Every year at this time, Americans celebrate the decision the founders of their country made to declare their independence from England over issues like taxation without representation.
The Founding Fathers knew they owed a great deal to their colonial parent for getting them started, but now they were done asking to be treated with respect and ready to demand recognition as a new nation. Refusing to be cowed by the might of the British Empire, they raised their own army that converted farmers into soldiers and pioneered tactics of guerilla insurgency. And they won. Not easily or quickly or without help (thank you, Lafayette), but they won. No longer held back by a colonial power that didn’t fully understand the realities of the New World, Americans were free to build what became a great nation.
Romantic notions about the Revolutionary War probably explain a bit about why the computing industry that grew up in America is forever proclaiming 'revolutionary' advances. But to be truly revolutionary, shouldn’t a new technology or business strategy allow us to shake off the chains of some oppressor? In other word, there is a difference between being 'very significant' or even 'a really big deal' and being revolutionary.
Revolutionary thinking for IT
Here’s a revolutionary notion for IT management: it’s time to declare your independence from your vendor’s technology roadmap. If you say you have always charted your own course, good for you, but bear with me. Vendor technology plans have always been, by necessity, a large part of corporate IT planning, but I want to challenge you to think differently about them. You can acknowledge the legitimate contributions vendors have made toward your corporate IT infrastructure without letting them dictate its future.
Traditionally, the relationship between technology leaders and vendors when it comes to roadmap planning has been that of supplicant. Please, oh wise and powerful operating system, database and ERP leaders, reveal your technology roadmap so that we may plan accordingly.
I don’t mean to dismiss the importance of this exercise, and I’m sure many IT leaders do think critically about the technology roadmap information they receive. Yet those who do revolt against their vendors plans often pick a different vendor and begin following their roadmap.
That’s no longer good enough, if it ever was.
For one thing, it’s been a long time since anyone could get by with being an 'IBM shop' or picking any one vendor to function as the lodestar for IT plans. Even the era where a small group of preferred vendors could fill that role is fading rapidly. Your IT roadmap can’t simply be the sum of vendor roadmaps, with your own budgeting and staffing assumptions worked in around the edges.
Yet ERP vendors continue to try to make themselves the center of gravity. They consider it their divine right to impose taxes like high annual maintenance fees. Worse, in order to avoid being denied the support those fees are supposed to pay for, the enterprise must keep pace with a steady stream of upgrades and updates, regardless of whether that new software offers business benefits.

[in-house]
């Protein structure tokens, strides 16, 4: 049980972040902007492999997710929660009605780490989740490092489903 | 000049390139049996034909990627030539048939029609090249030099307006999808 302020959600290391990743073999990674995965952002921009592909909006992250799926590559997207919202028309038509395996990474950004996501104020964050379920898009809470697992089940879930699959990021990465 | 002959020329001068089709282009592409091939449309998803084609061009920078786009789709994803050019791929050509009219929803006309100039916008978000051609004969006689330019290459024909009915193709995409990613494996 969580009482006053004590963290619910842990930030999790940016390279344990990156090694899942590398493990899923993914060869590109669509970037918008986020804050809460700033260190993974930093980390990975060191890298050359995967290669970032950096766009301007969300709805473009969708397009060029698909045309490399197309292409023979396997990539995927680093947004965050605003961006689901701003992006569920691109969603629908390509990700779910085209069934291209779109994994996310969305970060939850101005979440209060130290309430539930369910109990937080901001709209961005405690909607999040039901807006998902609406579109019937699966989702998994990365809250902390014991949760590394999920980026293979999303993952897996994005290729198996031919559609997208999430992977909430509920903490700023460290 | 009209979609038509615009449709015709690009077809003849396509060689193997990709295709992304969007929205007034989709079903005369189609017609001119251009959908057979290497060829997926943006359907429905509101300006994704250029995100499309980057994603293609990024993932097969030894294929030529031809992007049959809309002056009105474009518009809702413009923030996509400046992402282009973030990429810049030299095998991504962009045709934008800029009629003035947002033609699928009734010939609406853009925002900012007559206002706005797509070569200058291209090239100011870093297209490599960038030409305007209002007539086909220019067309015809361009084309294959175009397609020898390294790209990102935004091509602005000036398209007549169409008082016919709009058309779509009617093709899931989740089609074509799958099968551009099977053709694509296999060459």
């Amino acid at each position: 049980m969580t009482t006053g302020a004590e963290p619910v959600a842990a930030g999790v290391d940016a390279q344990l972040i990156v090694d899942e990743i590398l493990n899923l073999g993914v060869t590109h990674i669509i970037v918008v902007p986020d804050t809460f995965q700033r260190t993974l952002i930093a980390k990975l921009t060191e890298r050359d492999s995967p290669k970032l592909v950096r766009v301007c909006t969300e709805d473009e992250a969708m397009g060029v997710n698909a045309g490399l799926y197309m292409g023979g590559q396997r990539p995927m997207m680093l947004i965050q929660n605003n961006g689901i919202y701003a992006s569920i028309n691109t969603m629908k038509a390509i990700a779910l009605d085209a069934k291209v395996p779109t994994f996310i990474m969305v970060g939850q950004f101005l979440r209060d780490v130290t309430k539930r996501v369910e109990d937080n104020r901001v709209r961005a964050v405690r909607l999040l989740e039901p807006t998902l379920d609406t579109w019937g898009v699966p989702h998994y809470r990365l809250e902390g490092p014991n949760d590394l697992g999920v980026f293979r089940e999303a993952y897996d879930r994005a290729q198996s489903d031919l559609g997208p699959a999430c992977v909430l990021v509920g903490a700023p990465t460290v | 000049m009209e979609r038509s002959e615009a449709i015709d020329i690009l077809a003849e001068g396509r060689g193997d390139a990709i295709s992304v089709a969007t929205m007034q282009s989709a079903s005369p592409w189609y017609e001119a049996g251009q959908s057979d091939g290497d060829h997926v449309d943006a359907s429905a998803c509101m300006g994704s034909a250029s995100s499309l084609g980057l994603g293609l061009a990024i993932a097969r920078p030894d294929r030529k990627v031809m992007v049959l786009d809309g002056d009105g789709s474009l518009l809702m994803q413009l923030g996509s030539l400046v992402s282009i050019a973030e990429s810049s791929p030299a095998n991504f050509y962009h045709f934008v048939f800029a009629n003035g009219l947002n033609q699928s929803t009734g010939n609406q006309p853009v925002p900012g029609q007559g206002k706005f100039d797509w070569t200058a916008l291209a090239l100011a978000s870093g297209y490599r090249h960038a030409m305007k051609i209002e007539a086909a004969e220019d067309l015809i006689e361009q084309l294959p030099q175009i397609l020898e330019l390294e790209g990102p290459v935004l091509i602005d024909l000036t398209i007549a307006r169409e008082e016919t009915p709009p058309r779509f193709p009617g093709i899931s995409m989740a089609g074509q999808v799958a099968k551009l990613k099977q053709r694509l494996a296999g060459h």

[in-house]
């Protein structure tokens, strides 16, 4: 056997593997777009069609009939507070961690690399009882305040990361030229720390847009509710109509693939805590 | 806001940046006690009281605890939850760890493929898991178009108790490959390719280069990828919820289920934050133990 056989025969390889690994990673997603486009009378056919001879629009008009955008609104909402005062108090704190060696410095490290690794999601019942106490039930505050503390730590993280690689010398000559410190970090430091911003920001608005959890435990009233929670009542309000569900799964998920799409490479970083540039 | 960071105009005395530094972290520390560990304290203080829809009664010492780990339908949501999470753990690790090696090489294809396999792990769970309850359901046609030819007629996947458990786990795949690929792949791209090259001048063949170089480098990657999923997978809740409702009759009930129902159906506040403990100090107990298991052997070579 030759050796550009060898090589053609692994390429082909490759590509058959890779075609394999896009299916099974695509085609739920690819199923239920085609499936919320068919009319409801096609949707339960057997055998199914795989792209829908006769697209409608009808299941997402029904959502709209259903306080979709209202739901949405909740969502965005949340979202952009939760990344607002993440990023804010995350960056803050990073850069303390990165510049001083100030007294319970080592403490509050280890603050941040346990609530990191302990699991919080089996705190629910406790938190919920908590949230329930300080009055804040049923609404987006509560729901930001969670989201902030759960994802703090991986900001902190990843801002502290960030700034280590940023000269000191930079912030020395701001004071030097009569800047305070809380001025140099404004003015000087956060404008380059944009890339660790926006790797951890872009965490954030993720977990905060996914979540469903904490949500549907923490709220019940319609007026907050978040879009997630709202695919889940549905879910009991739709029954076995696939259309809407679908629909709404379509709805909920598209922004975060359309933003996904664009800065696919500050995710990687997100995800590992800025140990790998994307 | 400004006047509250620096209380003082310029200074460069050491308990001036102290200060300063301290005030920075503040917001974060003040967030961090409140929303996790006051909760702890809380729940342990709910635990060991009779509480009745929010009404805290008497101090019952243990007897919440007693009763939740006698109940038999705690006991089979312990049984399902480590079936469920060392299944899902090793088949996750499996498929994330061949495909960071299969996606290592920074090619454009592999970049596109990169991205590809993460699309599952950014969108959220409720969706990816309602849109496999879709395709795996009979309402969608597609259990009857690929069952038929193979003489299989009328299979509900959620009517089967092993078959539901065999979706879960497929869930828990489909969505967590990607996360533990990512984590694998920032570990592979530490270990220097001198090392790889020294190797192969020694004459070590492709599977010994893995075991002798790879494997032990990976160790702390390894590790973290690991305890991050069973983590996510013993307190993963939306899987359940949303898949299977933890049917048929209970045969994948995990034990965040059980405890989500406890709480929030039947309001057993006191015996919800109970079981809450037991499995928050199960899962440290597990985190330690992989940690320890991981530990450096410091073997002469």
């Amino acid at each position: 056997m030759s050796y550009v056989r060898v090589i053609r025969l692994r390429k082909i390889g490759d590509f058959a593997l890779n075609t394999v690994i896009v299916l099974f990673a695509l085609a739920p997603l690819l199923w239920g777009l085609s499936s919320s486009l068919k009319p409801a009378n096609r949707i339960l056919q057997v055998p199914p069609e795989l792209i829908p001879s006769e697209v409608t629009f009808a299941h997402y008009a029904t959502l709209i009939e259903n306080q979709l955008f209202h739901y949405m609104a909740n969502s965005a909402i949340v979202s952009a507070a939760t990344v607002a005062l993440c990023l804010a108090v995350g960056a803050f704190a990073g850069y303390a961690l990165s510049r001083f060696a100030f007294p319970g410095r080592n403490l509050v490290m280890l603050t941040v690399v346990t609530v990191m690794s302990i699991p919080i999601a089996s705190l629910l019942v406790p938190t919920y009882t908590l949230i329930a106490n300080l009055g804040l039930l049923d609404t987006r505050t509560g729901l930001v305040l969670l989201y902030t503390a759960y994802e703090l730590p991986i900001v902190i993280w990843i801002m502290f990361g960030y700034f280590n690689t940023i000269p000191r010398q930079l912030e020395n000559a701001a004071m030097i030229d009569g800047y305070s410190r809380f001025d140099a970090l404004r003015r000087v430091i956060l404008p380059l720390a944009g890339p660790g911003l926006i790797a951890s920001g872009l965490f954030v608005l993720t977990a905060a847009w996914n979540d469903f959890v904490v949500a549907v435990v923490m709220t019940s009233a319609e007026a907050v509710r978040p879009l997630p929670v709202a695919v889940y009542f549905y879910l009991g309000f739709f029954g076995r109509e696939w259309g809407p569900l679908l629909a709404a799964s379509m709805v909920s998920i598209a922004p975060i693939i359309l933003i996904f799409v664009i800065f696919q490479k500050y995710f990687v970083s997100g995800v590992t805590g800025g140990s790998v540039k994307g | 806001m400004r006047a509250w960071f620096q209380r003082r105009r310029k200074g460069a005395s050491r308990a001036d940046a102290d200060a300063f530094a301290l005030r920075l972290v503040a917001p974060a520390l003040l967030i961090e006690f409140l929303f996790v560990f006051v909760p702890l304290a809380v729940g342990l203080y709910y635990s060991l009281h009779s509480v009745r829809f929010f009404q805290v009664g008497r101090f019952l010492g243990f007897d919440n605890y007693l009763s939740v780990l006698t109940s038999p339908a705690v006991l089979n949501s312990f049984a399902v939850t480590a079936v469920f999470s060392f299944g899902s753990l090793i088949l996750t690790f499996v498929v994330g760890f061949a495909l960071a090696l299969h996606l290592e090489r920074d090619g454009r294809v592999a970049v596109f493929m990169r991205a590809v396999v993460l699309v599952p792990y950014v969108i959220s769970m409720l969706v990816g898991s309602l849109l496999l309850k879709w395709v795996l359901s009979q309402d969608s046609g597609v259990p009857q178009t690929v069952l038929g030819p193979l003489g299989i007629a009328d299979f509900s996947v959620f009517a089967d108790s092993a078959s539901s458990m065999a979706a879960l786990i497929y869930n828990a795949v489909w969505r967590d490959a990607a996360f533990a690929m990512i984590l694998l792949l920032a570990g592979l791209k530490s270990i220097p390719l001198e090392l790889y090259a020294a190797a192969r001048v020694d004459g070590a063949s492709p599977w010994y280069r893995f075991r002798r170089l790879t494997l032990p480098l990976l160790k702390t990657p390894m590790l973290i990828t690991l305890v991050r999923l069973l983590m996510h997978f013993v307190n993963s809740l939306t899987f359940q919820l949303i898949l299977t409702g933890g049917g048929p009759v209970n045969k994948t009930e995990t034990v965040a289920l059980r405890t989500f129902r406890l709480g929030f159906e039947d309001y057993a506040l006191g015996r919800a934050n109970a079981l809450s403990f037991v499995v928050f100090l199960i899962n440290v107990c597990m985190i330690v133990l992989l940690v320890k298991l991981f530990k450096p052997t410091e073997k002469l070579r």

Support that revolves around the vendor’s requirements, rather than the customer’s needs, sounds like taxation without representation to me! Submitting to these dictates distorts your budget and where you can invest it. According to Gartner, 90% of the average IT budget is consumed by ongoing operations, leaving just 10% for innovation.
Declare your independence
Fortunately, a revolution is well under way. The cloud era has introduced an explosion of innovation in best-in-class apps that both add capability to the ERP core and encroach on its footprint. Entire categories of software like database are becoming commoditized. Hyperscale cloud platforms offer flexibility and ease of use at scale. Low code platforms enable development of modern, digital applications faster than ever before. The hybrid cloud, multi-cloud future is still coming into focus, but one thing that seems certain is that no one vendor will dominate it – almost by definition.
In response, we have seen ERP vendors protecting their position with tools like licensing audits, restrictions on application integration and denial of technical support to customers who do not follow the vendor’s prescribed upgrade path, either to a new software release or a vendor-controlled cloud.
I don’t think that’s a respectful way to treat customers, do you? So should you rebel? It’s not a decision to be taken lightly. On the other hand, it’s not as daring as pledging to (in Benjamin Franklin’s words) “hang together or else we will surely hang separately.”
My recommendation is that you seek out a technology partner who is willing to work with you on your own business-driven roadmap, rather than a roadmap that locks you in, leaving you feeling like an inferior colonist.
Take inspiration from John Hancock, who (at least according to legend) explained his large, bold signature atop the Declaration of Independence by saying King George “won’t have to put on his spectacles to read that!” Do it loud, do it proud, and take control.